18. Y. Lai, J. Ng, H. Y. Chen, D. Z. Han, J. J. Xiao, Z.-Q. Zhang, and C. T. Chan, “Illusion optics: the optical transformation of an object into another object,” Phys. Rev. Lett.102(25), 253902 (2009). [CrossRef] [PubMed]
  19. W. X. Jiang, T. J. Cui, X. M. Yang, H. F. Ma, and Q. Cheng, “Design of arbitrarily shaped concentrators based on conformally optical transformation of nonuniform rational B-spline surfaces,” Appl. Phys. Lett.98, 204101 (2011).
  20. Z. L. Mei, J. Bai, and T. J. Cui, “Experimental verification of a broadband planar focusing antenna based on transformation optics,” New J. Phys.13(6), 063028 (2011). [CrossRef]
  21. K. Zhang, Q. Wu, F.-Y. Meng, and L. W. Li, “Arbitrary waveguide connector based on embedded optical transformation,” Opt. Express18(16), 17273–17279 (2010). [CrossRef] [PubMed]
  22. C. García-Meca, M. M. Tung, J. V. Galán, R. Ortuño, F. J. Rodríguez-Fortuño, J. Martí, and A. Martínez, “Squeezing and expanding light without reflections via transformation optics,” Opt. Express19(4), 3562–3575 (2011). [CrossRef] [PubMed]
  23. D. R. Smith, W. J. Padilla, D. C. Vier, S. C. Nemat-Nasser, and S. Schultz, “Composite medium with simultaneously negative permeability and permittivity,” Phys. Rev. Lett.84(18), 4184–4187 (2000). [CrossRef] [PubMed]
  24. Y. Huang, Y. Feng, and T. Jiang, “Electromagnetic cloaking by layered structure of homogeneous isotropic materials,” Opt. Express15(18), 11133–11141 (2007). [CrossRef] [PubMed]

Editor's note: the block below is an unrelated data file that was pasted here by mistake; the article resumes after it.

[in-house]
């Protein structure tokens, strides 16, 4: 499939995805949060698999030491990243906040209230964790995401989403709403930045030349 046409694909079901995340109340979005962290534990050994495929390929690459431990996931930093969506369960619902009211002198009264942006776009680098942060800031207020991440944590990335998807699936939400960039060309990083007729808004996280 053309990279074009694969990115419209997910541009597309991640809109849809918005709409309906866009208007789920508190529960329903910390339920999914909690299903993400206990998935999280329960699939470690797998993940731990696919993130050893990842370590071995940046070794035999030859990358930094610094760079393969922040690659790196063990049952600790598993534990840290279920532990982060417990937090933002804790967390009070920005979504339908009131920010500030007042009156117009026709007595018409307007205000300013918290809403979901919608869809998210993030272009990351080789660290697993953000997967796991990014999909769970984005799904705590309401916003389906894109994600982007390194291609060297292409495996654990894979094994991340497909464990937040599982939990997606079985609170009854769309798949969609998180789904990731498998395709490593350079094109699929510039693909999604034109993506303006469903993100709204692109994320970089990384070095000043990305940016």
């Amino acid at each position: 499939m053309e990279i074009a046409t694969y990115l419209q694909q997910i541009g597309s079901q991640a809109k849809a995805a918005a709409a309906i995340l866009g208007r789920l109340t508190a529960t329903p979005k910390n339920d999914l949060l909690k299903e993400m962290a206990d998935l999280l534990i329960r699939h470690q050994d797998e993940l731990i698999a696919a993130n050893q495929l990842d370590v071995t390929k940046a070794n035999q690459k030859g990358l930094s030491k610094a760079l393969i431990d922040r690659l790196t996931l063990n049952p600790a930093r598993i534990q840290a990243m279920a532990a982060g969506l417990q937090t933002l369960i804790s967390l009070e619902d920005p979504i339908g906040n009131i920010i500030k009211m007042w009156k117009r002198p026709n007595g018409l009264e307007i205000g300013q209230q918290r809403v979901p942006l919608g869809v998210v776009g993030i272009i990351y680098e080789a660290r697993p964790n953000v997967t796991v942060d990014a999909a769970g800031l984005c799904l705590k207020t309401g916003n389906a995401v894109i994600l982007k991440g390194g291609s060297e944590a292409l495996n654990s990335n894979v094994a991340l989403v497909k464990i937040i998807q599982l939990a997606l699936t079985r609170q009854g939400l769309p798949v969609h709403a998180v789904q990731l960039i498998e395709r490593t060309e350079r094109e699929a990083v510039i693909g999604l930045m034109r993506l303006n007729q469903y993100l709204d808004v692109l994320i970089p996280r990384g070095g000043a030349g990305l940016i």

25. M. Farhat, S. Guenneau, and S. Enoch, “Ultrabroadband elastic cloaking in thin plates,” Phys. Rev. Lett.103(2), 024301 (2009). [CrossRef] [PubMed]
  26. C. W. Qiu, L. Hu, X. Xu, and Y. Feng, “Spherical cloaking with homogeneous isotropic multilayered structures,” Phys. Rev. E Stat. Nonlin. Soft Matter Phys.79(4), 047602 (2009). [CrossRef] [PubMed]
  27. C. W. Qiu, L. Hu, and S. Zouhdi, “Isotropic non-ideal cloaks providing improved invisibility yb adaptive segmentation and optimal refractive index profile from ordering isotropic materials,” Opt. Express18, 14950–14959 (2010).
  28. X. Xu, Y. Feng, Y. Hao, J. Zhao, and T. Jiang, “Infrared carpet cloak designed with uniform silicon grating structure,” Appl. Phys. Lett.95(18), 184102 (2009). [CrossRef]
  29. X. Xu, Y. Feng, Z. Yu, T. Jiang, and J. Zhao, “Simplified ground plane invisibility cloak by multilayer dielectrics,” Opt. Express18(24), 24477–24485 (2010). [CrossRef] [PubMed]
  30. J. Zhang, L. Liu, Y. Luo, S. Zhang, and N. A. Mortensen, “Homogeneous optical cloak constructed with uniform layered structure,” Opt. Express19(9), 8625–8631 (2011). [CrossRef]
  31. H. Chen and C. T. Chan, “Electromagnetic wave manipulation by layered systems using the transformation media concept,” Appl. Phys. B78, 054204 (2008).
  32. I. Gallina, G. Castaldi, and V. Galdi, “Transformation thin planar retro directive reflector,” IEEE Microw. Wirel. Compon. Lett.7, 603–605 (2008).
  33. I. Gallina, G. Castaldi, and V. Galdi, “Transformation optics-inspired metamaterial coatings for controlling the scattering response of wedge/corner-type structures,” Microw. Opt. Technol. Lett.51, 2709–2712 (2009). [CrossRef]
  34. Z. Liang and J. Li, “Bending a periodically layered structure for transformation acoustics,” Appl. Phys. Lett.98(24), 241914 (2011). [CrossRef]
  35. B. Wood, J. B. Pendry, and D. Tsai, “Directed subwavelength imaging using a layered metal-dielectric system,” Phys. Rev. B74(11), 115116 (2006). [CrossRef]